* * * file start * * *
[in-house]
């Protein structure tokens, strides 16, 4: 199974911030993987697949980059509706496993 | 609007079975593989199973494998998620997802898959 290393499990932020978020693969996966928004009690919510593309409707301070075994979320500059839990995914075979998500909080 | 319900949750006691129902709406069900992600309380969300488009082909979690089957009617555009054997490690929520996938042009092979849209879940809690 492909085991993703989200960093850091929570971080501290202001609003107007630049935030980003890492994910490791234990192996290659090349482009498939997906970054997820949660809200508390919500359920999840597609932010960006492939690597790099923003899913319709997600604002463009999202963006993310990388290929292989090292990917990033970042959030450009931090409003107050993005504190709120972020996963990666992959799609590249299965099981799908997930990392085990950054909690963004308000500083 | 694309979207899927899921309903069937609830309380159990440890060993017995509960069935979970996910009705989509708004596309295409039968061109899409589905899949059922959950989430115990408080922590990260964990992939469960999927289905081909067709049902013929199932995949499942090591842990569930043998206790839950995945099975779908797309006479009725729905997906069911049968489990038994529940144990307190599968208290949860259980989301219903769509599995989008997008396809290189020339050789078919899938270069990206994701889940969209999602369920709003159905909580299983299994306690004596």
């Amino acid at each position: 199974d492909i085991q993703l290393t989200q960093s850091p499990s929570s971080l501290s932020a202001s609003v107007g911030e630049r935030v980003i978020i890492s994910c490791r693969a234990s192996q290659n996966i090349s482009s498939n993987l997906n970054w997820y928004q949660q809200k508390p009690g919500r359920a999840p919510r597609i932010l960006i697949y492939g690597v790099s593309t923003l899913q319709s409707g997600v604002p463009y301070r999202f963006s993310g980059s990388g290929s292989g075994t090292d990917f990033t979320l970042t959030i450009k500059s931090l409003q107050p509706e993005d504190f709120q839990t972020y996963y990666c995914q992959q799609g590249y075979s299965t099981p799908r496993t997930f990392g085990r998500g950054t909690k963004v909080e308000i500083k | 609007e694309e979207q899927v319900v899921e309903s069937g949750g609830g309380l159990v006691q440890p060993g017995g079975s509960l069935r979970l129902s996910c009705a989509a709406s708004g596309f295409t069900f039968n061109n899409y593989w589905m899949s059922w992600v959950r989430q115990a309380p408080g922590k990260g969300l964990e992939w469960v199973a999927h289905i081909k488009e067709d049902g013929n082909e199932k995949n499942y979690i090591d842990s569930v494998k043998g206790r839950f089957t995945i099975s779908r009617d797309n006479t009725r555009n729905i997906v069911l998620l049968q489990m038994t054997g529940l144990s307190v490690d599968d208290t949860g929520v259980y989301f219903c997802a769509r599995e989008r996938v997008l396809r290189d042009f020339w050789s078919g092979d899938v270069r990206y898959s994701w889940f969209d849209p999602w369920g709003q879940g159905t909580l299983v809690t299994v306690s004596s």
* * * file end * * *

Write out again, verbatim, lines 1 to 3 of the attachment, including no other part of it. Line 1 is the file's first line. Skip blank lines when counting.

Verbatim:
[in-house]
């Protein structure tokens, strides 16, 4: 199974911030993987697949980059509706496993 | 609007079975593989199973494998998620997802898959 290393499990932020978020693969996966928004009690919510593309409707301070075994979320500059839990995914075979998500909080 | 319900949750006691129902709406069900992600309380969300488009082909979690089957009617555009054997490690929520996938042009092979849209879940809690 492909085991993703989200960093850091929570971080501290202001609003107007630049935030980003890492994910490791234990192996290659090349482009498939997906970054997820949660809200508390919500359920999840597609932010960006492939690597790099923003899913319709997600604002463009999202963006993310990388290929292989090292990917990033970042959030450009931090409003107050993005504190709120972020996963990666992959799609590249299965099981799908997930990392085990950054909690963004308000500083 | 694309979207899927899921309903069937609830309380159990440890060993017995509960069935979970996910009705989509708004596309295409039968061109899409589905899949059922959950989430115990408080922590990260964990992939469960999927289905081909067709049902013929199932995949499942090591842990569930043998206790839950995945099975779908797309006479009725729905997906069911049968489990038994529940144990307190599968208290949860259980989301219903769509599995989008997008396809290189020339050789078919899938270069990206994701889940969209999602369920709003159905909580299983299994306690004596």
């Amino acid at each position: 199974d492909i085991q993703l290393t989200q960093s850091p499990s929570s971080l501290s932020a202001s609003v107007g911030e630049r935030v980003i978020i890492s994910c490791r693969a234990s192996q290659n996966i090349s482009s498939n993987l997906n970054w997820y928004q949660q809200k508390p009690g919500r359920a999840p919510r597609i932010l960006i697949y492939g690597v790099s593309t923003l899913q319709s409707g997600v604002p463009y301070r999202f963006s993310g980059s990388g290929s292989g075994t090292d990917f990033t979320l970042t959030i450009k500059s931090l409003q107050p509706e993005d504190f709120q839990t972020y996963y990666c995914q992959q799609g590249y075979s299965t099981p799908r496993t997930f990392g085990r998500g950054t909690k963004v909080e308000i500083k | 609007e694309e979207q899927v319900v899921e309903s069937g949750g609830g309380l159990v006691q440890p060993g017995g079975s509960l069935r979970l129902s996910c009705a989509a709406s708004g596309f295409t069900f039968n061109n899409y593989w589905m899949s059922w992600v959950r989430q115990a309380p408080g922590k990260g969300l964990e992939w469960v199973a999927h289905i081909k488009e067709d049902g013929n082909e199932k995949n499942y979690i090591d842990s569930v494998k043998g206790r839950f089957t995945i099975s779908r009617d797309n006479t009725r555009n729905i997906v069911l998620l049968q489990m038994t054997g529940l144990s307190v490690d599968d208290t949860g929520v259980y989301f219903c997802a769509r599995e989008r996938v997008l396809r290189d042009f020339w050789s078919g092979d899938v270069r990206y898959s994701w889940f969209d849209p999602w369920g709003q879940g159905t909580l299983v809690t299994v306690s004596s």